Celebrating Roger Corman’s 1961 masterpiece of Gothic dread
Though he has made hundreds of films spanning over six decades, producer/director and indie genre film pioneer Roger Corman’s 8-picture “Poe Cycle” continues to be among his most celebrated and discussed works.
The story goes that Corman, who was, by the end of the 1950’s becoming fledgling studio American International Pictures’ regular house producer/director, went to AIP bosses Sam Arkoff and Jim Nicholson and convinced them to take the budget they’d normally use for two black and white pictures and instead combine them to make a single full color movie. The studio initially balked but eventually relented and the first entry in that experiment was 1960’s HOUSE OF USHER, based on the classic Edgar Allan Poe tale, “The Fall of the House of Usher”.
The Gothic, lushly realized film, written by popular writer and novelist Richard Matheson (“I Am Legend”, “Hell House”, THE TWILIGHT ZONE), was a rousing critical and commercial success, a picture that bridged the gap between the drive-ins and teen-drenched “flat tops” that Corman and AIP catered to, and the arthouse, with a distinctly literate and moody European sheen that most exploitation films of the time simply didn’t have.
But as to which of the 8 remarkable Poe films is the superior entry, It’s subjective, Certainly, everyone has their favorite and latter works like the shot in England, Ingmar Bergman-influenced MASQUE OF THE RED DEATH and TOMB OF LIGEIA are the most sumptuously designed of the lot. But his HOUSE OF USHER follow-up, 1961’s THE PIT AND THE PENDULUM, is inarguably the scariest…
In PIT, the great Vincent Price returned after his mesmerizing work as Roderick Usher the previous year, this time with his trademark facial hair back on his face, to devour scenery with maniacal, operatic aplomb, losing himself in the role of the tortured Nicholas Medina, a man decimated after the death of his beloved wife (played by the gorgeous Barbara Steele, fresh off her role in Mario Bava’s BLACK SUNDAY) and haunted by the legacy of his father’s torturous reign during the Spanish Inquisition.
John Kerr plays his suspicious brother-in-law, whose presence adds to Medina’s ratcheting stress and increasingly fragile state. DEMENTIA 13’s Luana Anders is doe-eyed and lovely as Medina’s protective sister.
Like he did with USHER, but more so here, Matheson takes the source story and expands it, weaving in elements from other Poe tales (including essentially replicating the set up from USHER) and creating a fresh narrative that feels like it takes place in Poe’s world.
He had to.
Because Poe’s story “The Pit and the Pendulum” is only a few pages long and is a first-person, fevered account of a prisoner of the Inquisition losing his mind while strapped to the titular device, rats teeming around him and the blade getting closer and closer to his belly.
Matheson opted to push this sequence to the film’s climax, an hysterical, horrifying blow-out of grandiose insanity, with Price dragging the cast into his dad’s torture chamber and putting that rusty, swinging and still blood-stained axe device to work. Price, whose mind by this point has snapped, believes he’s his own father and runs around screaming and seething, a maniacal performance that has to be seen to be believed and one that propels the movie into the stuff of nightmares.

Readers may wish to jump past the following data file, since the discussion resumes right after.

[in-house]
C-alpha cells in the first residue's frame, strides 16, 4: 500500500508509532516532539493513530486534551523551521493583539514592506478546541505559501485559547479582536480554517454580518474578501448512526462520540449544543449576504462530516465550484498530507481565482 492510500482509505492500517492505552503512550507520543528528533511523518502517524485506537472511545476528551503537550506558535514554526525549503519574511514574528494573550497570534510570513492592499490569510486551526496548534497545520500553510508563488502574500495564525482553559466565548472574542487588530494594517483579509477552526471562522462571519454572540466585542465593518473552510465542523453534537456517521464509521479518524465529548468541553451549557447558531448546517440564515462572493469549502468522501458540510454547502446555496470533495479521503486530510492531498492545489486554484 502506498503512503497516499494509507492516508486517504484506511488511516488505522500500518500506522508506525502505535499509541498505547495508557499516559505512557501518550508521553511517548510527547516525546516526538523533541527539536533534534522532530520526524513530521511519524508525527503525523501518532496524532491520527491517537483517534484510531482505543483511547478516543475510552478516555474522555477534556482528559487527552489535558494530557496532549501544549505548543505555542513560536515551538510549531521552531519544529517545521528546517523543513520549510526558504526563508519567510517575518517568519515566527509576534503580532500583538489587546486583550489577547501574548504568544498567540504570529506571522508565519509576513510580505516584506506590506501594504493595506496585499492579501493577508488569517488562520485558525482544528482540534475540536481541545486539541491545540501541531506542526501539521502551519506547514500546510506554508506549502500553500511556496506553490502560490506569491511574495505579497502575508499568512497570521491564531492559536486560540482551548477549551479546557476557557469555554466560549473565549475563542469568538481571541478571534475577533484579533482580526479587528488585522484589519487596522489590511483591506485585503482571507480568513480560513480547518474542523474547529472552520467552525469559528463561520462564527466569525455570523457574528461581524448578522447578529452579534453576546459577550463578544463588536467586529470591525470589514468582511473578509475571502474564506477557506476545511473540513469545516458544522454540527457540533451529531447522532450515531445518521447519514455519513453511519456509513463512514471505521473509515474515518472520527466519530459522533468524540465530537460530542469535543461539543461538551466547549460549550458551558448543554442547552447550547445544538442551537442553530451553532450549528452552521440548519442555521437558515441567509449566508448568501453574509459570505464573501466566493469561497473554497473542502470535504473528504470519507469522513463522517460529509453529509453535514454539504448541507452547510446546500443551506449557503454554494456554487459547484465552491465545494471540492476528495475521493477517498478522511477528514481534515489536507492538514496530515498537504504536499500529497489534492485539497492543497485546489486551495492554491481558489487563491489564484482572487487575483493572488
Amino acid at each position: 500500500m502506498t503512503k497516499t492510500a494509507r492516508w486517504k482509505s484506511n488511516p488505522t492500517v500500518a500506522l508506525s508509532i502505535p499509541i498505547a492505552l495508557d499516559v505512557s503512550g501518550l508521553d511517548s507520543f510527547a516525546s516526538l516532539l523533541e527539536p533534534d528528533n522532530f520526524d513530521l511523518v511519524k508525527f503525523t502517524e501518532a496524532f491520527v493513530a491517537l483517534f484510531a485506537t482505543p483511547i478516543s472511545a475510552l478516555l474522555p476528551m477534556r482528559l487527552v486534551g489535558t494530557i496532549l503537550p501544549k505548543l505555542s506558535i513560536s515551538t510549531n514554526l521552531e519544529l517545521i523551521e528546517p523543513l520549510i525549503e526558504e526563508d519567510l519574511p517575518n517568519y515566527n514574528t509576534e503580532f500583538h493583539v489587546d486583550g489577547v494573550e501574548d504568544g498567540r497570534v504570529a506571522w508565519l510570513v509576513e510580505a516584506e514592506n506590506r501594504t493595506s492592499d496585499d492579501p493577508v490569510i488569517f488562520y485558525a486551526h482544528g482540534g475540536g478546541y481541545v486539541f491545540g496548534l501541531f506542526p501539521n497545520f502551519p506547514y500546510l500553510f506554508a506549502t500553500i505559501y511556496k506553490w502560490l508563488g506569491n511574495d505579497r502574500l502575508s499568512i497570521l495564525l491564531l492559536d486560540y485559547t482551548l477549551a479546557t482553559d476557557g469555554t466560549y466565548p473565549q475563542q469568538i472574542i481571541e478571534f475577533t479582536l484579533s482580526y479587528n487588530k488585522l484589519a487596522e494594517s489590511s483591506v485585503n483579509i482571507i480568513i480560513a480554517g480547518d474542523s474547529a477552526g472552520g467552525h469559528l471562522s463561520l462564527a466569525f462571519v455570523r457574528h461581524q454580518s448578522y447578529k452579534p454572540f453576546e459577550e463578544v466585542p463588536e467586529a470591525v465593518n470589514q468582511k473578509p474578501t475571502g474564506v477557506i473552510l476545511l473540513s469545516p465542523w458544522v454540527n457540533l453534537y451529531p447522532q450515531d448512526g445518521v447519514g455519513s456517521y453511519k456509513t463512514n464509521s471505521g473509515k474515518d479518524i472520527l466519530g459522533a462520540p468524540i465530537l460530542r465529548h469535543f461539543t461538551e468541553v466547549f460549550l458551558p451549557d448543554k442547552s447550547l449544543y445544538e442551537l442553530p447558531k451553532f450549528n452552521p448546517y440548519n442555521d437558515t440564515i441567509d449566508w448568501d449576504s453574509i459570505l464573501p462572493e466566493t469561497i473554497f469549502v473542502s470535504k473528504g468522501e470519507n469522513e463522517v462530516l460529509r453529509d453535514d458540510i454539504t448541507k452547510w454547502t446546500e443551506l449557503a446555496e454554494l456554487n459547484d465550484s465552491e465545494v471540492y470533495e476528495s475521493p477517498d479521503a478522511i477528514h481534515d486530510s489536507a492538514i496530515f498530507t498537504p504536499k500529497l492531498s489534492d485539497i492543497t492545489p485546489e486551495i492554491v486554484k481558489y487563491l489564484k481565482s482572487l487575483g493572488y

“Sometimes, I would talk to (Vincent) and use the word ‘interior’ and that meant he had to use an interior motion when he acted,” Corman once told me once, during one of our many conversations.
“It never happened on USHER because he knew exactly what the role would be. But after USHER, he became more aware that we were making horror films, as opposed to the classic picture we made the first time. The word ‘classic’ may have faded slightly with PIT and the concept of ‘horror’ grew…”
This is of course, true.
After PIT, the following Poe films took on lives of their own, fetishizing Gothic tropes, getting grislier in their imagery and even sending themselves up (THE RAVEN and “The Black Cat” segment of TALES OF TERROR are the most baroque, Grand Guignol of comedies). And with each one, Price just kept pushing the mania, performances that have been dismissed as “hammy” by some but are the very essence of using the actor as a film’s greatest special effect. Price was a supernatural presence and it seems as if much of that mesmerizing flamboyance was birthed here, it the confines of this remarkable horror masterpiece.
Throw in some typically beautiful, budget cheating art direction from Corman regular Daniel Haller (later, a fine director in his own right), and grim music from the great Les Baxter (whose dread-filled sounds over the psychedelic “melting-paint” opening credits sequence, sets the delirious, nightmarish tone for the movie to follow) and you have this, one of Corman, Price and Matheson’s crowning achievements: a richly realized, full-blooded ode to horror, dead dreams, duplicity, infidelity, mass-murder and cyclical madness.